This sunny November Monday at the Zwickau plant was a historic one - as the guest list at the ceremony already showed: When the first ID.31 production vehicle rolled off the assembly line at around 11.30 a.m. and was presented to the general media public, not only Group CEO Dr. Herbert Diess and Supervisory Board Chairman Hans Dieter Pötsch were present, but also Chancellor Angela Merkel and Saxony's Prime Minister Michael Kretschmer, Kretschmer's predecessors Kurt Biedenkopf and Stanislaw Tillich as well as Carl Hahn, today 93 years old, who was Volkswagen's CEO from 1982 to 1993 and was responsible for starting Volkswagen production in Saxony in 1990. They all had one thing in common: today marked a big step for Zwickau. For Volkswagen. But also for the entire automotive industry.
"The future belongs to electric driving. And VW is supplying the car for this future. With ID.3, we are bringing electric mobility out of its niche," said Volkswagen CEO Diess in his speech. And Thomas Ulbrich, member of the Volkswagen Board of Management responsible for e-mobility, added that for Volkswagen today it is far more than just the start-up of a car. "Volkswagen will make this technology affordable for millions of people. That's why we are completely converting our plant here in Zwickau - from a 100% combustion engine to a 100% electric one."
In her speech, the Chancellor was particularly pleased that Zwickau was "the flagship of this change" and thus not only a cornerstone of the German automotive tradition, but also "a cornerstone of the future of the German automotive industry". On behalf of the German government, Merkel also promised her support for the rapid expansion of the charging infrastructure for electric cars as well as incentives to buy electric cars. "We know that we must hurry," Merkel said. "We are prepared to make great efforts." For her it is important that many people can afford an electric car as soon as possible - and that the electric car "literally becomes a Volkswagen, just like the Beetle and the Golf used to".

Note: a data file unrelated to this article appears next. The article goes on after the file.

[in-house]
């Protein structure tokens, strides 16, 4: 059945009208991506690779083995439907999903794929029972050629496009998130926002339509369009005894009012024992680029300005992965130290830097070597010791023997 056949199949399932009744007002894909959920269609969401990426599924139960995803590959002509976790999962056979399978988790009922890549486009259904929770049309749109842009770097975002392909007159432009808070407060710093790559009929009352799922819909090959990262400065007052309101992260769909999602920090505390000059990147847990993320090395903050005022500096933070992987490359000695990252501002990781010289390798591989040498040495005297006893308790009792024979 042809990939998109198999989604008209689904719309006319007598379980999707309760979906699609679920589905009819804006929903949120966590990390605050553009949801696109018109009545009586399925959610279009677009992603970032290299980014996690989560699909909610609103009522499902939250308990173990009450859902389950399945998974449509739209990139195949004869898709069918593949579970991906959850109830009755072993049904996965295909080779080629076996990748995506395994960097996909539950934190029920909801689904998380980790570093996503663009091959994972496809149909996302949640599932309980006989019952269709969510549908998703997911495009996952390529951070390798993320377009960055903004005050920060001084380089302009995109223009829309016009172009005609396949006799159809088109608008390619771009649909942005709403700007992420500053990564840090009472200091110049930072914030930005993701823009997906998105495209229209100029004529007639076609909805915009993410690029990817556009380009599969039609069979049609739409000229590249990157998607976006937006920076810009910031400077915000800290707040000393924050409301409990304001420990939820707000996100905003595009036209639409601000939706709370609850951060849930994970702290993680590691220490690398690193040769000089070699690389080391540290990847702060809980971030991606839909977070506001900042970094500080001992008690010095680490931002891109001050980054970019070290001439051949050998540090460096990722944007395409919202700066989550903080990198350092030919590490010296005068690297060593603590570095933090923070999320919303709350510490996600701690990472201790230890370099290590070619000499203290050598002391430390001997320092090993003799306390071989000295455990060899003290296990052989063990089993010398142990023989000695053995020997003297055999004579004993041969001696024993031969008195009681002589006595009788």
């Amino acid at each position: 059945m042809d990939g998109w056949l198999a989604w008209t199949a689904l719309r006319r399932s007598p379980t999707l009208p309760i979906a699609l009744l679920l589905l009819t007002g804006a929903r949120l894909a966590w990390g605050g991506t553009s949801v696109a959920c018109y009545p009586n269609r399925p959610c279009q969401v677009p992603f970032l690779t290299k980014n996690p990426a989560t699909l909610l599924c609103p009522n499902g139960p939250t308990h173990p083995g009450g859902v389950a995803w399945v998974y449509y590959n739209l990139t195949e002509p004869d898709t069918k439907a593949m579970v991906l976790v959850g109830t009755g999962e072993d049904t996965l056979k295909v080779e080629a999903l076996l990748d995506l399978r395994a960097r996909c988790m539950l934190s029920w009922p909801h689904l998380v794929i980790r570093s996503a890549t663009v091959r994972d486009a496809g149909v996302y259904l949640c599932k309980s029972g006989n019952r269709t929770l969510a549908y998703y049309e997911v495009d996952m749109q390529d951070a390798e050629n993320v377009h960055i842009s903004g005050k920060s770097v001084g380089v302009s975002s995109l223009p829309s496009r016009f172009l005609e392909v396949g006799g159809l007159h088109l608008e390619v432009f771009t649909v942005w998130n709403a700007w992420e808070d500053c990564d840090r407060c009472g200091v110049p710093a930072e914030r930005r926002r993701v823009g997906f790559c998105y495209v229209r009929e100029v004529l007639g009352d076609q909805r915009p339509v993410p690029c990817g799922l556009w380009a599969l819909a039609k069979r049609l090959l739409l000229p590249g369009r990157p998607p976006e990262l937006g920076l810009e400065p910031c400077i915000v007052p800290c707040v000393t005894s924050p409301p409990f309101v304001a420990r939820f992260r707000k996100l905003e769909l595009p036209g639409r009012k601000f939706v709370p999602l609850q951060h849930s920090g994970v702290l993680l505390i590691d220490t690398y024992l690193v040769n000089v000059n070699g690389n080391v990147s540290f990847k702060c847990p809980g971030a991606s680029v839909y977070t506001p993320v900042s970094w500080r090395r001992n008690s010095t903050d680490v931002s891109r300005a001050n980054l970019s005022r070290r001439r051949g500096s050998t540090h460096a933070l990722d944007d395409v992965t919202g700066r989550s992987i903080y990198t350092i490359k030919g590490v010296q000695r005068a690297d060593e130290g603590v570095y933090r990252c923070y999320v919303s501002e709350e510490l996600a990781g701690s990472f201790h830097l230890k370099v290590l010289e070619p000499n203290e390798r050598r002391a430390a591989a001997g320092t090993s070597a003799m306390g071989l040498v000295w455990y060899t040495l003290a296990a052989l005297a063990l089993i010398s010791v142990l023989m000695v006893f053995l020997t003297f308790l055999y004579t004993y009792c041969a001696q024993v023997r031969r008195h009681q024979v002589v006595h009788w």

By 2028, Volkswagen intends to sell around 22 million electric vehicles across the group and help the electric car to make its breakthrough. Zwickau plays a key role in this: for the first time, a large car factory with investments of 1.2 billion euros will be completely transferred to the Electromobility retrofitted. Around 100,000 electric models are to be produced in Zwickau as early as next year. From 2021, up to 330,000 electric cars per year will come off the production line. The location will thus become the largest and most efficient electric car plant in Europe and play a pioneering role in the transformation of Volkswagen's worldwide production network.
MEB makes electric cars mass-compatible
The ID.3 is based on Volkswagen's modular electric drive system (MEB). The platform has been specially developed for electric cars and makes the best possible use of electric mobility. The ID.3 has long ranges, plenty of interior space and dynamic driving characteristics. The basic version will cost less than 30,000 euros. The market launch of the ID.3 will take place almost simultaneously throughout Europe in summer 2020. More than 35,000 international customers have already reserved an ID.3 and made a down payment as early bookers.
When it comes to sustainability, ID.3 sets new standards: it is produced in a CO2-neutral balance sheet and handed over to the customer. The energy-intensive battery cell production of the ID.3, for example, is 100 percent green electricity. Currently unavoidable emissions in the entire ID.3 production process are offset by investments in the climate protection project "Katingan Mataya Forest Protection" on the Indonesian island of Borneo.
All 8,000 employees complete qualification program
With the gradual transformation of the Zwickau vehicle plant, Volkswagen is for the first time completely converting a large car factory to e-mobility. The investments for the conversion amount to around 1.2 billion euros. In the final expansion stage from 2021, six MEB models for three Group brands will be built in Zwickau. All 8,000 employees will be prepared for the production of electric cars and the handling of high-voltage current as part of qualification measures. The Zwickau team will complete a total of around 13,000 training days by the end of 2020. This will create long-term, future-proof jobs at the Zwickau site.
Important contribution to climate protection
With its determined move into e-mobility, Volkswagen is making an important contribution to climate protection and creating long-term prospects for its approximately 100,000 employees at its German locations. In addition to production at the Zwickau plant, the component plants in Braunschweig, Kassel, Salzgitter and Wolfsburg are also involved in ID.3. They manufacture important components such as the electric machine or the battery system. The Emden and Hanover vehicle plants are also to start producing electric cars from 2022. Together with Northvolt, the Group also plans to set up a giga factory for battery cells in Salzgitter.
1 The vehicle is not yet for sale.